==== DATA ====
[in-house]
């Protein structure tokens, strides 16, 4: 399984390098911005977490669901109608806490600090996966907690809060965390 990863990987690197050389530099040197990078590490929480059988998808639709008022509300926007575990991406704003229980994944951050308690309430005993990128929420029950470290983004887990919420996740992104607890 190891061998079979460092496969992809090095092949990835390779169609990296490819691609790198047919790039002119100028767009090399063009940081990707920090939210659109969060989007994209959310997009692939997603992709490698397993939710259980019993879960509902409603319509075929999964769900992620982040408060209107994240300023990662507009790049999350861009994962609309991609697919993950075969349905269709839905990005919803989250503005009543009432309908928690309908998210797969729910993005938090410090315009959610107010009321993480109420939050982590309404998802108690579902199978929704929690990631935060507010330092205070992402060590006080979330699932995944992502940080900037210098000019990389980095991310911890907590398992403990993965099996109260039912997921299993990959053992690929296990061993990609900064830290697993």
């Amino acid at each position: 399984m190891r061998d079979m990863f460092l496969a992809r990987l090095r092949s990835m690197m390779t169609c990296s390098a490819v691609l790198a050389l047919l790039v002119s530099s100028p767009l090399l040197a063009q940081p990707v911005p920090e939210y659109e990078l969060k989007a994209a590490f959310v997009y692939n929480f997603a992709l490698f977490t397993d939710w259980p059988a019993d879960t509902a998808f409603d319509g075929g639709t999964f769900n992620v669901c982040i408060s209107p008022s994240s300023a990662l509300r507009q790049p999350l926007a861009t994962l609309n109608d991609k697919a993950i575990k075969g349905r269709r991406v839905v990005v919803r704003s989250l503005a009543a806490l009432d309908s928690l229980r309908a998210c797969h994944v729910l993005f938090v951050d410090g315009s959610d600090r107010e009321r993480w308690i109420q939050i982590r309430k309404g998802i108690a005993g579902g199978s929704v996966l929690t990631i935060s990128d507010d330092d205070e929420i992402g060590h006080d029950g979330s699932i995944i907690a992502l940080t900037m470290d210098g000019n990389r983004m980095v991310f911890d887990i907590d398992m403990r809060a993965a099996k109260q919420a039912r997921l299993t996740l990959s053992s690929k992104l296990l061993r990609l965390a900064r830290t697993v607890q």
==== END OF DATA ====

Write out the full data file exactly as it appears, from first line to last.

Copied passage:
[in-house]
């Protein structure tokens, strides 16, 4: 399984390098911005977490669901109608806490600090996966907690809060965390 990863990987690197050389530099040197990078590490929480059988998808639709008022509300926007575990991406704003229980994944951050308690309430005993990128929420029950470290983004887990919420996740992104607890 190891061998079979460092496969992809090095092949990835390779169609990296490819691609790198047919790039002119100028767009090399063009940081990707920090939210659109969060989007994209959310997009692939997603992709490698397993939710259980019993879960509902409603319509075929999964769900992620982040408060209107994240300023990662507009790049999350861009994962609309991609697919993950075969349905269709839905990005919803989250503005009543009432309908928690309908998210797969729910993005938090410090315009959610107010009321993480109420939050982590309404998802108690579902199978929704929690990631935060507010330092205070992402060590006080979330699932995944992502940080900037210098000019990389980095991310911890907590398992403990993965099996109260039912997921299993990959053992690929296990061993990609900064830290697993």
């Amino acid at each position: 399984m190891r061998d079979m990863f460092l496969a992809r990987l090095r092949s990835m690197m390779t169609c990296s390098a490819v691609l790198a050389l047919l790039v002119s530099s100028p767009l090399l040197a063009q940081p990707v911005p920090e939210y659109e990078l969060k989007a994209a590490f959310v997009y692939n929480f997603a992709l490698f977490t397993d939710w259980p059988a019993d879960t509902a998808f409603d319509g075929g639709t999964f769900n992620v669901c982040i408060s209107p008022s994240s300023a990662l509300r507009q790049p999350l926007a861009t994962l609309n109608d991609k697919a993950i575990k075969g349905r269709r991406v839905v990005v919803r704003s989250l503005a009543a806490l009432d309908s928690l229980r309908a998210c797969h994944v729910l993005f938090v951050d410090g315009s959610d600090r107010e009321r993480w308690i109420q939050i982590r309430k309404g998802i108690a005993g579902g199978s929704v996966l929690t990631i935060s990128d507010d330092d205070e929420i992402g060590h006080d029950g979330s699932i995944i907690a992502l940080t900037m470290d210098g000019n990389r983004m980095v991310f911890d887990i907590d398992m403990r809060a993965a099996k109260q919420a039912r997921l299993t996740l990959s053992s690929k992104l296990l061993r990609l965390a900064r830290t697993v607890q």